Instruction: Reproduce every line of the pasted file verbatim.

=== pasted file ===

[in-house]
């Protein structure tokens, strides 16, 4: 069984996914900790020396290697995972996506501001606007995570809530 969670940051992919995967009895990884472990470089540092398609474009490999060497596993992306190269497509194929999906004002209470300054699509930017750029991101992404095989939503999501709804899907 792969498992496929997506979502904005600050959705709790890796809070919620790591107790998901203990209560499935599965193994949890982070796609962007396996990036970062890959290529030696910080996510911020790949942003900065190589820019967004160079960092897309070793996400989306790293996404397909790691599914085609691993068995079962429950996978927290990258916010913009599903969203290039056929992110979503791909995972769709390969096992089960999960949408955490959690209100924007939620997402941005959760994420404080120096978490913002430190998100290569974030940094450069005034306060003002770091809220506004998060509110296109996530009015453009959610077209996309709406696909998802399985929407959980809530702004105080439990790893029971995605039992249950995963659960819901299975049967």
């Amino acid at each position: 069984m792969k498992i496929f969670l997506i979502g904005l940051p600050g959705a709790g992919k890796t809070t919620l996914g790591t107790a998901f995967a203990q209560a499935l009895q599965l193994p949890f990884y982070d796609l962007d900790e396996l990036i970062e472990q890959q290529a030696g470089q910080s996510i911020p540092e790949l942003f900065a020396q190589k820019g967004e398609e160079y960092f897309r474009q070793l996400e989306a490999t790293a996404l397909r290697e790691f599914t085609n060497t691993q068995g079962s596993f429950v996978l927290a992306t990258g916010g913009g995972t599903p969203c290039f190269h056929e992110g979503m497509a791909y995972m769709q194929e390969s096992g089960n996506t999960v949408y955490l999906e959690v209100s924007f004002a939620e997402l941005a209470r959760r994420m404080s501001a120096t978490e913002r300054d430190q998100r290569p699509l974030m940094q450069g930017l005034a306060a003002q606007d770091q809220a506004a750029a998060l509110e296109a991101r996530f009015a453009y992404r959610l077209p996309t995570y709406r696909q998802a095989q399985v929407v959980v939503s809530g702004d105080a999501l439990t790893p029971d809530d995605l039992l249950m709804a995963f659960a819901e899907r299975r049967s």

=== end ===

[in-house]
């Protein structure tokens, strides 16, 4: 069984996914900790020396290697995972996506501001606007995570809530 969670940051992919995967009895990884472990470089540092398609474009490999060497596993992306190269497509194929999906004002209470300054699509930017750029991101992404095989939503999501709804899907 792969498992496929997506979502904005600050959705709790890796809070919620790591107790998901203990209560499935599965193994949890982070796609962007396996990036970062890959290529030696910080996510911020790949942003900065190589820019967004160079960092897309070793996400989306790293996404397909790691599914085609691993068995079962429950996978927290990258916010913009599903969203290039056929992110979503791909995972769709390969096992089960999960949408955490959690209100924007939620997402941005959760994420404080120096978490913002430190998100290569974030940094450069005034306060003002770091809220506004998060509110296109996530009015453009959610077209996309709406696909998802399985929407959980809530702004105080439990790893029971995605039992249950995963659960819901299975049967």
């Amino acid at each position: 069984m792969k498992i496929f969670l997506i979502g904005l940051p600050g959705a709790g992919k890796t809070t919620l996914g790591t107790a998901f995967a203990q209560a499935l009895q599965l193994p949890f990884y982070d796609l962007d900790e396996l990036i970062e472990q890959q290529a030696g470089q910080s996510i911020p540092e790949l942003f900065a020396q190589k820019g967004e398609e160079y960092f897309r474009q070793l996400e989306a490999t790293a996404l397909r290697e790691f599914t085609n060497t691993q068995g079962s596993f429950v996978l927290a992306t990258g916010g913009g995972t599903p969203c290039f190269h056929e992110g979503m497509a791909y995972m769709q194929e390969s096992g089960n996506t999960v949408y955490l999906e959690v209100s924007f004002a939620e997402l941005a209470r959760r994420m404080s501001a120096t978490e913002r300054d430190q998100r290569p699509l974030m940094q450069g930017l005034a306060a003002q606007d770091q809220a506004a750029a998060l509110e296109a991101r996530f009015a453009y992404r959610l077209p996309t995570y709406r696909q998802a095989q399985v929407v959980v939503s809530g702004d105080a999501l439990t790893p029971d809530d995605l039992l249950m709804a995963f659960a819901e899907r299975r049967s």